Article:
I do not know if there is any single deepest reason for calling "CQ." I can only guess at such deep motivations, but here are a few thoughts.
For the brand new ham, there is a sense of wonder at the possibility of having a radio signal actually being heard and responded to. That alone is enough motivation to try, just to see what happens. In a way, it parallels the SETI project efforts to listen to outer space, just in case there is something to be heard and the efforts to place special identifying materials on some deep probe space craft, just in case someone out there may someday find the probe.
I also suspect that as the new ham becomes experienced, two things happen. First, wonder turns into curiosity, especially as replies become routine, but from where they come and from whom they come remain unknowns until the reply actually happens. Second, the first response has an excitement that can become addictive in the sense of one wanting to repeat the first experience over and over again.
Although subsequent experiences are never quite like the first, since they do not have that initial anxiety of the totally unknown attached, new adventures into calling "CQ" have new dimensions, especially the human dimension. Every reply creates a new strand in a web of links among widely separated but still kindred spirits. Amateur radio, despite its internal disputes and diversity of activities, is still a community of human beings that cuts across all divisions of race, nationality, religion, and other things that divide us around the world. A "CQ" knows no such boundaries: our mutual interest in radio communications does not even break barriers: the barriers are simply not there. (I am sure this is truer in your region of the world, where boundaries are close in, than in the US, where a ham might spend his entire career talking only to folks within his own country.)
Interest in radio communications may offer a further contibuting factor to the motivation for calling "CQ." Such interest tends to mark a person out as an individual, someone a little different from most of his or her friends, neighbors, and co-workers. Hence, there is a natural desire for camaraderie, a sense that one is not alone, but linked to a community. That is why hams tend to form clubs and anticipate "eye-ball QSOs." That same urge for linkage results in calling "CQ' as an invitation to and a hope for a new strand in the linkage that tells us we are not alone and that hence gives meaningfulness to all our efforts to master the art, science, and craft of radio communications.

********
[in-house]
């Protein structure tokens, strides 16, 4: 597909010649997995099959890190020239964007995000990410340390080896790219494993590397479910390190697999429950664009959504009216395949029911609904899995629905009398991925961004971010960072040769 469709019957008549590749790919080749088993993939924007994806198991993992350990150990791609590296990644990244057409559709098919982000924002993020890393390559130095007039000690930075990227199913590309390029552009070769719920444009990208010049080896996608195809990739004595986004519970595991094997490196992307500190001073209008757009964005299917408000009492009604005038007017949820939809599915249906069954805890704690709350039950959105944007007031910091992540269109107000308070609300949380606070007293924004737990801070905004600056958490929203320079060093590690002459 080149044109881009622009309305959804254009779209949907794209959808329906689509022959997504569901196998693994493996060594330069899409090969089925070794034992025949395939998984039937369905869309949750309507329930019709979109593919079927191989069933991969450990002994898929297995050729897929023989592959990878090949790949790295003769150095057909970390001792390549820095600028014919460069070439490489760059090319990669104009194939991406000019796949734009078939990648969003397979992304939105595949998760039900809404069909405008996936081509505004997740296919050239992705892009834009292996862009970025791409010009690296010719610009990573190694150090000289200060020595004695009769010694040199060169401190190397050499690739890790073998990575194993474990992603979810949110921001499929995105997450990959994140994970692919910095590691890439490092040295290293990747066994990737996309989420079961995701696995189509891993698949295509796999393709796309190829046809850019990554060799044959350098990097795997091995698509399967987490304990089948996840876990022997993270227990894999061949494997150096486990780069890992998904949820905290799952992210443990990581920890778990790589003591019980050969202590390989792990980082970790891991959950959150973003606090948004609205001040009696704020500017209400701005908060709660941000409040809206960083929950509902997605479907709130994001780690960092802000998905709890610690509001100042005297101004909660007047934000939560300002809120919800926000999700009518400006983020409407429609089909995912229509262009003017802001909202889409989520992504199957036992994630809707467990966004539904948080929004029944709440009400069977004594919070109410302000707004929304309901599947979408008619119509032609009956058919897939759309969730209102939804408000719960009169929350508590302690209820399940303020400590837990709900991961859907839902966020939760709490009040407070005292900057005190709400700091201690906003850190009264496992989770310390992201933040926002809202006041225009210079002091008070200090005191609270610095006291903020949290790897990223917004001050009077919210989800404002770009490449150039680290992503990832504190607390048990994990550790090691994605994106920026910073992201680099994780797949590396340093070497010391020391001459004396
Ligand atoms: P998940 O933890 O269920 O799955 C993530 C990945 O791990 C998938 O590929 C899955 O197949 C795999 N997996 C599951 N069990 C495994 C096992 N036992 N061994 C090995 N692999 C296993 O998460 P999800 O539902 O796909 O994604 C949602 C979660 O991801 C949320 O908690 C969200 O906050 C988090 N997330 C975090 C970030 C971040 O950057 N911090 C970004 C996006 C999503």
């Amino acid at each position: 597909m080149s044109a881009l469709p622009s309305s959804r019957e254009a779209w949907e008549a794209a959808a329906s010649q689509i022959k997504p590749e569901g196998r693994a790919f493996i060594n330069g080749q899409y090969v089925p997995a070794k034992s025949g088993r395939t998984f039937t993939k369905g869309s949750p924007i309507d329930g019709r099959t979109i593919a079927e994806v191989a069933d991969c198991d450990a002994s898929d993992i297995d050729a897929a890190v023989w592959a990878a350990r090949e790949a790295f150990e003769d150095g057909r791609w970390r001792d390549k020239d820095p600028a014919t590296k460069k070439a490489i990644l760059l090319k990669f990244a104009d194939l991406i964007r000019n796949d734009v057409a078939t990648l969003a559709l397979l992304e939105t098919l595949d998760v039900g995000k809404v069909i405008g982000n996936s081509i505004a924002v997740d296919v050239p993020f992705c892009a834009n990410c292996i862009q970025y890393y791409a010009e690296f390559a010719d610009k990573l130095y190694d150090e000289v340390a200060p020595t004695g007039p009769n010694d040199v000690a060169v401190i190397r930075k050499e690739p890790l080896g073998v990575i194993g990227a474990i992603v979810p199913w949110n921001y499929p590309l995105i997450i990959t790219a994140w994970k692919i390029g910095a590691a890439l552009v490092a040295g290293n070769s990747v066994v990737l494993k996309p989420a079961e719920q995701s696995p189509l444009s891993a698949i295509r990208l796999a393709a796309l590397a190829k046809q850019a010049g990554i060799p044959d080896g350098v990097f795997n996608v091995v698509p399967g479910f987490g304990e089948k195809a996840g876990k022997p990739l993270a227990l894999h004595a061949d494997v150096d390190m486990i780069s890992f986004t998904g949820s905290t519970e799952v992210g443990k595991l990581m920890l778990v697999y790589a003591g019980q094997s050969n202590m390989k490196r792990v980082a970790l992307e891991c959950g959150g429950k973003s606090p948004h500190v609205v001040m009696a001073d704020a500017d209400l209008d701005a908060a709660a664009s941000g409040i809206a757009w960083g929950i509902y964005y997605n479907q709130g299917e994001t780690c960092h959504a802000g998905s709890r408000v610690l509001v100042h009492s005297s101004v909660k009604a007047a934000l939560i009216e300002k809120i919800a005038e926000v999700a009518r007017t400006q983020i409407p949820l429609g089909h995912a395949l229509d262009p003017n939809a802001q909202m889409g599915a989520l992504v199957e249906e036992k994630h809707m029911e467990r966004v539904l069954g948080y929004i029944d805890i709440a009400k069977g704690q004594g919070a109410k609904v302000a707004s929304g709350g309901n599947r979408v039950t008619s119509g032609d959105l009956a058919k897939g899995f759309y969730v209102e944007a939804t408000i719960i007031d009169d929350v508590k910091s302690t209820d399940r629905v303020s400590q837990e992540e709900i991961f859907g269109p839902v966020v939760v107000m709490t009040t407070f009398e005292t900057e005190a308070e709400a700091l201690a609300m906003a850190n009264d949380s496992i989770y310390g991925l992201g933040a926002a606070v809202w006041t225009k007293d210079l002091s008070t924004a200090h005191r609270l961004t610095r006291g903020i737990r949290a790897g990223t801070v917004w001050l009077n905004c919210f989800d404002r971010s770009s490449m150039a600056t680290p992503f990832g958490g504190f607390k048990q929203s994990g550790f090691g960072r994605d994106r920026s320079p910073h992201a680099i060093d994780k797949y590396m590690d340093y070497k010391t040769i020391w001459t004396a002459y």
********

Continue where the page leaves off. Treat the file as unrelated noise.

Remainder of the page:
Linkage to a community brings out in us at least two different and opposing urges, and they occur in different proportions in different individuals. One urge is to compete with others in our broad community. so we compete in contests for points or for countries worked, or for anything else. The other urge is to help, aid, assist any other member of the community who needs what we may have to offer: advice, knowledge, materials, other links we may have to services not available--the list is endless. The only condition I have ever known a true ham to place on rendering assistance was this: NOT that the recipient repay, but rather that the recipient be prepared to assist some other who may someday need what can be rendered.
Both of these twin urges make calling "CQ" more meaningful, for we may never know in advance whether we might receive a reply that either helps our score or gives us an opportunity to help someone else.
I personally believe that the most mature reason for calling "CQ" is the chance to be of assistance, even if that is only to give another the pleasure of a QSO, but more if the one who replies needs more. That is why I maintain my web site--it is one way in which I can help those in our community of hams who may need what is there.
There are, I am sure, those who would like to invert my remarks by leaning too heavily on the idea of being alone and seeing the "CQ" as a way to merely relieve loneliness. But I think one can only make this move at the expense of ignoring the initial sense of wonder and the more mature and thoughtful dimensions of being a ham and calling "CQ." It is at root not a demand for an answer, but an invitation to communicate, and that communication is a sharing. Sometimes we share only perfunctory data; sometimes we share news, information and ideas; sometimes we share joys and successes; and sometimes we share needs and solutions. In short, we share all that makes us a community, although not too much at any one time. Granted, some few may make "CQ" into a demand for reply, or even into a desparate plea for a reply, but for most, it is an invitation and a question: How can I assist?
I do not know if this is responsive to your question, but it is how I think about "CQ." In fact, over my 45 years as a ham, I have not too often called "CQ" myself (except to see of a quiet band had any listeners). Instead, I have tended to listen for "CQs" and replied to them. Listening is also a way of being ready to serve.
Updated 6-20-98. © L. B. Cebik, W4RNL. Data may be used for
personal purposes, but may not be reproduced for publication in print or
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